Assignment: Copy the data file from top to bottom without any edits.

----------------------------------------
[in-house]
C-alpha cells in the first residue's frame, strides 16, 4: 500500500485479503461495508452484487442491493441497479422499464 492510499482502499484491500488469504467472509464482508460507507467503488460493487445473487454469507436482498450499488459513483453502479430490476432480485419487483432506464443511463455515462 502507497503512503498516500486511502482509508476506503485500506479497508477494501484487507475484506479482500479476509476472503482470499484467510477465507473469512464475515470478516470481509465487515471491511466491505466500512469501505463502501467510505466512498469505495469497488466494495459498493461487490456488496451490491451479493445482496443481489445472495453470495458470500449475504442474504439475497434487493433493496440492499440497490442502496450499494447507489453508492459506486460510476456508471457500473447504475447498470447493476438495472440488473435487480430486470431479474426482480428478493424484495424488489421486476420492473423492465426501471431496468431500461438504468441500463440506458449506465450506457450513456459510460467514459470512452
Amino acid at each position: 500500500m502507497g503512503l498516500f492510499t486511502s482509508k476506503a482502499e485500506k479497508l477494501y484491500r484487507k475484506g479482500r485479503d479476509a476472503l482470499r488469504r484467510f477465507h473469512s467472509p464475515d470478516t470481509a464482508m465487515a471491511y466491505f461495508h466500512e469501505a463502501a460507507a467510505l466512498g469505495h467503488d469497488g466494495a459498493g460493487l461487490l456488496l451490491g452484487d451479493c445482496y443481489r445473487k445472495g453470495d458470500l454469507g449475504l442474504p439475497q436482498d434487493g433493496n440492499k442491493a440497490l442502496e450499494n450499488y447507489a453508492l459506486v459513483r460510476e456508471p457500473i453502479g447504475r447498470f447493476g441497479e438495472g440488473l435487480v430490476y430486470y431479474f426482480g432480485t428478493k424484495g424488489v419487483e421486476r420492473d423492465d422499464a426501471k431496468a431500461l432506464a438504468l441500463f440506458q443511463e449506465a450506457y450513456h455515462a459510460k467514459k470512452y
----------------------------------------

[in-house]
C-alpha cells in the first residue's frame, strides 16, 4: 500500500485479503461495508452484487442491493441497479422499464 492510499482502499484491500488469504467472509464482508460507507467503488460493487445473487454469507436482498450499488459513483453502479430490476432480485419487483432506464443511463455515462 502507497503512503498516500486511502482509508476506503485500506479497508477494501484487507475484506479482500479476509476472503482470499484467510477465507473469512464475515470478516470481509465487515471491511466491505466500512469501505463502501467510505466512498469505495469497488466494495459498493461487490456488496451490491451479493445482496443481489445472495453470495458470500449475504442474504439475497434487493433493496440492499440497490442502496450499494447507489453508492459506486460510476456508471457500473447504475447498470447493476438495472440488473435487480430486470431479474426482480428478493424484495424488489421486476420492473423492465426501471431496468431500461438504468441500463440506458449506465450506457450513456459510460467514459470512452
Amino acid at each position: 500500500m502507497g503512503l498516500f492510499t486511502s482509508k476506503a482502499e485500506k479497508l477494501y484491500r484487507k475484506g479482500r485479503d479476509a476472503l482470499r488469504r484467510f477465507h473469512s467472509p464475515d470478516t470481509a464482508m465487515a471491511y466491505f461495508h466500512e469501505a463502501a460507507a467510505l466512498g469505495h467503488d469497488g466494495a459498493g460493487l461487490l456488496l451490491g452484487d451479493c445482496y443481489r445473487k445472495g453470495d458470500l454469507g449475504l442474504p439475497q436482498d434487493g433493496n440492499k442491493a440497490l442502496e450499494n450499488y447507489a453508492l459506486v459513483r460510476e456508471p457500473i453502479g447504475r447498470f447493476g441497479e438495472g440488473l435487480v430490476y430486470y431479474f426482480g432480485t428478493k424484495g424488489v419487483e421486476r420492473d423492465d422499464a426501471k431496468a431500461l432506464a438504468l441500463f440506458q443511463e449506465a450506457y450513456h455515462a459510460k467514459k470512452y